• Allan Pearson says

      Sorry Ralph but you comment about the Canadian Government changing the retirement age to 67 is not correct. What the government did was to change the minimum age for a social assistance program known as “Old Age Security” (OAS). OAS was never intended to be a pension plan nor any other kind of “retirement” plan. It is entirely a social assistance plan that only low income Canadians may qualify for, and as such is not even available to many Canadians even though they may meet the minimum age requirement.

      The Canada Pension Plan (CPP) (which is accurately named as a pension plan) allows the pensioner to begin collecting their pension benefits as early as age 60. Most individuals decide to wait until age 65.

  4. Mark Lindsay says

    Dr. Rainer,

    Great summation! I wonder what is going to happen in 10 years, when the youngest Boomer is 60 years old and the youngest GenXer is 45 years old, and there are few, if any Millennials present. In a way, it is a good thing that Boomers desire to work longer and continue to volunteer! Your point three above constitutes a major connection with the Millennial generation who bought into their parents’ (Boomers’) values. My prayer as Boomers retire is that they will rekindle that connection and draw Millennials back into their churches.

    Press on, brother!

    Mark

  5. Mark says

    Semi retired people still do quite a bit of good work these days. Also, you need the boomer people to talk to the younger about surviving the tough times. Look, many younger people see boomers as the big problem. (The boomers lecture us about not having good jobs, but they got theirs easily. They lecture us about not owning houses, but their got theirs cheaply. They lecture us about not forming families, but they had things easy very early in life. They tell us we need to be active leaders in civic organizations and churches, but they keep us from having leadership positions.) I could go on but you’ll get the point. The times like the dark days of Vietnam and 70s inflation need to be discussed. They have much to offer so long as they remind the younger people that things were not as easy as everyone today thinks they were back then.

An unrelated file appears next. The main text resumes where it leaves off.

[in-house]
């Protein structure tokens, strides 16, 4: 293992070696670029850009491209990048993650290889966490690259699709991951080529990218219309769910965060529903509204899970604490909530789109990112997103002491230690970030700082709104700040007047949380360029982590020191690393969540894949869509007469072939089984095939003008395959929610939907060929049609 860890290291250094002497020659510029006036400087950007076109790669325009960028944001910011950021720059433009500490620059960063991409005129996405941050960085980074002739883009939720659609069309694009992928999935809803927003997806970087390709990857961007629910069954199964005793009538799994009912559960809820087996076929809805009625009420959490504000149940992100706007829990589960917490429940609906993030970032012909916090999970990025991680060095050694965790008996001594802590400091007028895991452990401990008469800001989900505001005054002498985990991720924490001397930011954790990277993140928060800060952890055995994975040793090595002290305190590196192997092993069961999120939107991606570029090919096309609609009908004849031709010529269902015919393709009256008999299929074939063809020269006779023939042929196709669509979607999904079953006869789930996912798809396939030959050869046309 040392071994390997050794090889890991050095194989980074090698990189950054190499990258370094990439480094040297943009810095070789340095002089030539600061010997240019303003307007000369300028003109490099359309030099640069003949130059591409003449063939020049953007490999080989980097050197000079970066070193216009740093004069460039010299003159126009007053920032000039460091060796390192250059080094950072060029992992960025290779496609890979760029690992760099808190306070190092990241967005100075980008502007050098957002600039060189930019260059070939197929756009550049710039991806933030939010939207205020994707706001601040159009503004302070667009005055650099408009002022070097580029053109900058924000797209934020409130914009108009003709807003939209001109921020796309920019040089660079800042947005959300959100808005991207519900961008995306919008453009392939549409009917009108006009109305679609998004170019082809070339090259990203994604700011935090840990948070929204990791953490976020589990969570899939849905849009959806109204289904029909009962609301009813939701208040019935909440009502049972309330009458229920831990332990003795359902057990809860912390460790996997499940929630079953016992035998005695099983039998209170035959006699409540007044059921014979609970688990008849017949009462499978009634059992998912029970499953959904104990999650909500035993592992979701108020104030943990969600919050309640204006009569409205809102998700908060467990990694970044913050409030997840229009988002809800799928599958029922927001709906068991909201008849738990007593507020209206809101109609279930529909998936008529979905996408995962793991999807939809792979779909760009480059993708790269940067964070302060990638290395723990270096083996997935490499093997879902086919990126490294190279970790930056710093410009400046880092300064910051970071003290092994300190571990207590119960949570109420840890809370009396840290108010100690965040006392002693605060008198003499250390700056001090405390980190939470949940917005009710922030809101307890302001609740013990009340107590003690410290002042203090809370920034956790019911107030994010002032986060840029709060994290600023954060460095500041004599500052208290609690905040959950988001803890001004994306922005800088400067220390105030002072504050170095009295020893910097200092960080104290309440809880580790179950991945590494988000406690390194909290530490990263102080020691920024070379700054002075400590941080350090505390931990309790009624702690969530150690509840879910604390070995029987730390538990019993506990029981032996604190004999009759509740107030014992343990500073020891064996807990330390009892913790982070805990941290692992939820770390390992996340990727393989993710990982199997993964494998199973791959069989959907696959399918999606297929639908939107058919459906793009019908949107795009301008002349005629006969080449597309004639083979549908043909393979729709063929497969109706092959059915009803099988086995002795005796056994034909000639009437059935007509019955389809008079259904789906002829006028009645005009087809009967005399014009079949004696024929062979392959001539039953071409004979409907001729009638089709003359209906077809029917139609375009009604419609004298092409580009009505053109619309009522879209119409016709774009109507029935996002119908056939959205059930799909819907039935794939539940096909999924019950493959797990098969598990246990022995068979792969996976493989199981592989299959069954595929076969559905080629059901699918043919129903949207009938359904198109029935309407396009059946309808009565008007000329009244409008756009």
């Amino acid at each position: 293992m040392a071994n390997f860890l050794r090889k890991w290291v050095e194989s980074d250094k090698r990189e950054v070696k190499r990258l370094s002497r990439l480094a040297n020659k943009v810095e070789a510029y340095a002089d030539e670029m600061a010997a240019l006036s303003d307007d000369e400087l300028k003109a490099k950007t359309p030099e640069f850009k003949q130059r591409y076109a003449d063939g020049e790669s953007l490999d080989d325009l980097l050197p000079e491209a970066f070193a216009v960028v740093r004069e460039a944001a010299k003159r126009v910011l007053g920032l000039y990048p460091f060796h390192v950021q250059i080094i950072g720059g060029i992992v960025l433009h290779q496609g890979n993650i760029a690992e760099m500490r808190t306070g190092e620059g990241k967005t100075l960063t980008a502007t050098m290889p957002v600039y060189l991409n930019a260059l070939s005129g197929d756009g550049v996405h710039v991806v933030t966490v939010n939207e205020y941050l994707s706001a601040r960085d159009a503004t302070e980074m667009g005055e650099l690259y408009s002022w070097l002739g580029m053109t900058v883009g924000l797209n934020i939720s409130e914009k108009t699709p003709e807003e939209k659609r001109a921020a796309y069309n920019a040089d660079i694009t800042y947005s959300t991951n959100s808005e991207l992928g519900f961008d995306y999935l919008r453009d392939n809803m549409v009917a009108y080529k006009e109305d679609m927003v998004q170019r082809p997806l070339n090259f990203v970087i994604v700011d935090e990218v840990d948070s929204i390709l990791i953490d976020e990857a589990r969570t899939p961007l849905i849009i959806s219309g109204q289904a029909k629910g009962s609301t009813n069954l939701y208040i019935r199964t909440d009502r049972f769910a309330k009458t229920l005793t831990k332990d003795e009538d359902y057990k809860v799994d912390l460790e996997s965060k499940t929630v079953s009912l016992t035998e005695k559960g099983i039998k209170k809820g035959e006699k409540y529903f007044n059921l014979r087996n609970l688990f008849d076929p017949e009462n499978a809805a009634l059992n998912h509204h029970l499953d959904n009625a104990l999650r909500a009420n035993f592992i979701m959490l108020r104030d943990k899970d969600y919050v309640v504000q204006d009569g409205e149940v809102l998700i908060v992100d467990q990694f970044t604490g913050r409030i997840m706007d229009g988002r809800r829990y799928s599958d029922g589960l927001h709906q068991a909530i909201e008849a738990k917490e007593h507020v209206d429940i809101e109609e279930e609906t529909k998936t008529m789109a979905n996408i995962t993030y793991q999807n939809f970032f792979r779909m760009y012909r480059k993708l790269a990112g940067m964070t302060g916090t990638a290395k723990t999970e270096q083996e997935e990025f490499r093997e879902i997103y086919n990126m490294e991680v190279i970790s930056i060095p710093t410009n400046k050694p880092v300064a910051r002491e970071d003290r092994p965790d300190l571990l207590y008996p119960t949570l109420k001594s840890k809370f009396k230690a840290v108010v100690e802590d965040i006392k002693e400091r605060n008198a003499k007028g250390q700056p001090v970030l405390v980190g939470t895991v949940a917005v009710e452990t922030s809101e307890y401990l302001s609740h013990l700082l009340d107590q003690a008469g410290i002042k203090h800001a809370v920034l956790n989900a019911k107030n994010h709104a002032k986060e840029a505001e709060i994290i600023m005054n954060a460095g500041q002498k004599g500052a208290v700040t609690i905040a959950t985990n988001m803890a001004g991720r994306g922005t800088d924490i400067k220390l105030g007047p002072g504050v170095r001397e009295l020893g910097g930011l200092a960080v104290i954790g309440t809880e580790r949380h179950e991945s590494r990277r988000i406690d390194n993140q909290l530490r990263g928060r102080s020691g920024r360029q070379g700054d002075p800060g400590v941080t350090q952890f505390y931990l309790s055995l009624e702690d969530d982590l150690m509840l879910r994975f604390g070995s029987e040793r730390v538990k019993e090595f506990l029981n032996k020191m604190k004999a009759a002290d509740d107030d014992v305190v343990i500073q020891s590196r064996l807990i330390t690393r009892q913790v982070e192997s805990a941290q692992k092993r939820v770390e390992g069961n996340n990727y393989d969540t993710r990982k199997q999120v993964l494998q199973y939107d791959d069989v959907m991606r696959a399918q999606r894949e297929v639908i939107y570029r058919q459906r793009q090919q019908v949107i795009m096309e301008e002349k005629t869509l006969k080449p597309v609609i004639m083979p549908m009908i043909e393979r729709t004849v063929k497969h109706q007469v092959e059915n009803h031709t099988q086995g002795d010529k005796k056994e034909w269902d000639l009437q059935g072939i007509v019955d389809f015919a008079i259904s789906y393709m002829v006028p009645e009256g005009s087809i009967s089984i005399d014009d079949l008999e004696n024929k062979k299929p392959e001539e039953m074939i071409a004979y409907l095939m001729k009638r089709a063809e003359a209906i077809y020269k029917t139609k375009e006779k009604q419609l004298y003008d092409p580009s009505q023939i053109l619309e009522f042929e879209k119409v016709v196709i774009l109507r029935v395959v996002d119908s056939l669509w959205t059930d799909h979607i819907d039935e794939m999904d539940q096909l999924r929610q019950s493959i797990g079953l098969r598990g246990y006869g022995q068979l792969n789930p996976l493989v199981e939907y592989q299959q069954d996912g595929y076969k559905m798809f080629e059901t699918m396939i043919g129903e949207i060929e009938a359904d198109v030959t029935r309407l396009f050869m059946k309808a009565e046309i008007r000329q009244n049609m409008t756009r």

6. Mark Dance says

    You are so right about the retiring Boomers’ resistance to assimilating into our current “Senior Adult Ministry.” Honestly, we have not figured it all out yet. Our Sr Adult Pastor has been to a couple of conferences lately that affirm your implications and have brought us back to the drawing board.

    One area that is resonating with these Boomers is adventure travel (Holy Land tours, Mediterranean cruises, overseas mission trips). I am hoping that our new local Ministry Center here in Conway, AR will be a local hub for the Boomers who really want to scratch that itch for significance.